The University at Buffalo is a premier research-intensive public university, a flagship institution in the State University of New York system and its largest and most comprehensive campus. UB's more than 28,000 students pursue their academic interests through more than 300 undergraduate, graduate and professional degree programs. Founded in 1846, the University at Buffalo is a member of the Association of American Universities.
Ellen Goldbaum | EurekAlert!
NIST scientists discover how to switch liver cancer cell growth from 2-D to 3-D structures
17.11.2017 | National Institute of Standards and Technology (NIST)
High speed video recording precisely measures blood cell velocity
15.11.2017 | ITMO University
The formation of stars in distant galaxies is still largely unexplored. For the first time, astron-omers at the University of Geneva have now been able to closely observe a star system six billion light-years away. In doing so, they are confirming earlier simulations made by the University of Zurich. One special effect is made possible by the multiple reflections of images that run through the cosmos like a snake.
Today, astronomers have a pretty accurate idea of how stars were formed in the recent cosmic past. But do these laws also apply to older galaxies? For around a...
Just because someone is smart and well-motivated doesn't mean he or she can learn the visual skills needed to excel at tasks like matching fingerprints, interpreting medical X-rays, keeping track of aircraft on radar displays or forensic face matching.
That is the implication of a new study which shows for the first time that there is a broad range of differences in people's visual ability and that these...
Computer Tomography (CT) is a standard procedure in hospitals, but so far, the technology has not been suitable for imaging extremely small objects. In PNAS, a team from the Technical University of Munich (TUM) describes a Nano-CT device that creates three-dimensional x-ray images at resolutions up to 100 nanometers. The first test application: Together with colleagues from the University of Kassel and Helmholtz-Zentrum Geesthacht the researchers analyzed the locomotory system of a velvet worm.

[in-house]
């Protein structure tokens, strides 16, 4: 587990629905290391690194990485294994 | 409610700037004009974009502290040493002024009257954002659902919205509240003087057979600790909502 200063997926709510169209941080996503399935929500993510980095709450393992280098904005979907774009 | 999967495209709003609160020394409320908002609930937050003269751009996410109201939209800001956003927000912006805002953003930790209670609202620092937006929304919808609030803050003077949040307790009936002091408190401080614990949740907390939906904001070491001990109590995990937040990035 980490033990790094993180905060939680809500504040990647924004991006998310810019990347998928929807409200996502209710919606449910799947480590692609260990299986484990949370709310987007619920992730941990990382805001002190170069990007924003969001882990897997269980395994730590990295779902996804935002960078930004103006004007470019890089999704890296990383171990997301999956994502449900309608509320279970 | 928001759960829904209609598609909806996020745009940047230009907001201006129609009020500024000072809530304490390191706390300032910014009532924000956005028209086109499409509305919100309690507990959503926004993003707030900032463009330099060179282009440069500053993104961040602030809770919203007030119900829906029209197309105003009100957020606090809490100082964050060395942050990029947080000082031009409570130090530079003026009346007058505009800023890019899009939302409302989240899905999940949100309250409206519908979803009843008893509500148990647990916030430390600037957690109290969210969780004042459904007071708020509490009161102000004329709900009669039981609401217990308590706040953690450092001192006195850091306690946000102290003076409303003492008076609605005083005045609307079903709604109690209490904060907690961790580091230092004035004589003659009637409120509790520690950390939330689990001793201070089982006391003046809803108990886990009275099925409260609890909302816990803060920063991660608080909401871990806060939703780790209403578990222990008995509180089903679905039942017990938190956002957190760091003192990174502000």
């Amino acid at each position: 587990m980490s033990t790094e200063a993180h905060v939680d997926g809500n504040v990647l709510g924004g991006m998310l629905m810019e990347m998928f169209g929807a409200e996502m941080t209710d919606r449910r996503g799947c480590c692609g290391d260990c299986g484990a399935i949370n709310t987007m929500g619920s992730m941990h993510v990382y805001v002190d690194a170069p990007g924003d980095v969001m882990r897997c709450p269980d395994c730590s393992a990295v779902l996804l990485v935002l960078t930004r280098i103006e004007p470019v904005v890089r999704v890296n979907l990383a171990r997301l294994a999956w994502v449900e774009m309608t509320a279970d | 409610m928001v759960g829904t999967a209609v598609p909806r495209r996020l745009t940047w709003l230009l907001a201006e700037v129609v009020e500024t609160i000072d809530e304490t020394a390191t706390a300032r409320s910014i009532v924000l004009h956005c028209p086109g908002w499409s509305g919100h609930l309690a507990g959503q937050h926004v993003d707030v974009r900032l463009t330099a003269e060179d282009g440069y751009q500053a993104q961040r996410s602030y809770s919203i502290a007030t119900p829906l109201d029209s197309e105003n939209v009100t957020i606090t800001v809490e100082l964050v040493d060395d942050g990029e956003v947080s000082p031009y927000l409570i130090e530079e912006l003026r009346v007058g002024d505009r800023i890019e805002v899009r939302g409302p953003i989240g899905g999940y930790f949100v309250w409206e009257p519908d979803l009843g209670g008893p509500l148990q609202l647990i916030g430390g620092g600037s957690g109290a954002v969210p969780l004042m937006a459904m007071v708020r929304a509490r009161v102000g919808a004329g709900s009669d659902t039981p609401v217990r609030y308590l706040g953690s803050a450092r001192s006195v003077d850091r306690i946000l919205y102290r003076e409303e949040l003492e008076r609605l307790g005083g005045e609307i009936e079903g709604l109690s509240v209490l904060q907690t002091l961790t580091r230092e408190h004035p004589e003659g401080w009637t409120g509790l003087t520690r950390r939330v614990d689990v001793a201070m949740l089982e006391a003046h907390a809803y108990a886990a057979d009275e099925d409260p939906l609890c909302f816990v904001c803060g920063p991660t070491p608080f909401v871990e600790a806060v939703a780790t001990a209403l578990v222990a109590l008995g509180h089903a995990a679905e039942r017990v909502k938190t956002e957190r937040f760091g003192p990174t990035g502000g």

During a CT analysis, the object under investigation is x-rayed and a detector measures the respective amount of radiation absorbed from various angles....
The quantum world is fragile; error correction codes are needed to protect the information stored in a quantum object from the deteriorating effects of noise. Quantum physicists in Innsbruck have developed a protocol to pass quantum information between differently encoded building blocks of a future quantum computer, such as processors and memories. Scientists may use this protocol in the future to build a data bus for quantum computers. The researchers have published their work in the journal Nature Communications.
Future quantum computers will be able to solve problems where conventional computers fail today. We are still far away from any large-scale implementation,...
Pillared graphene would transfer heat better if the theoretical material had a few asymmetric junctions that caused wrinkles, according to Rice University...
15.11.2017 | Event News
15.11.2017 | Event News
30.10.2017 | Event News
17.11.2017 | Physics and Astronomy
17.11.2017 | Health and Medicine
17.11.2017 | Studies and Analyses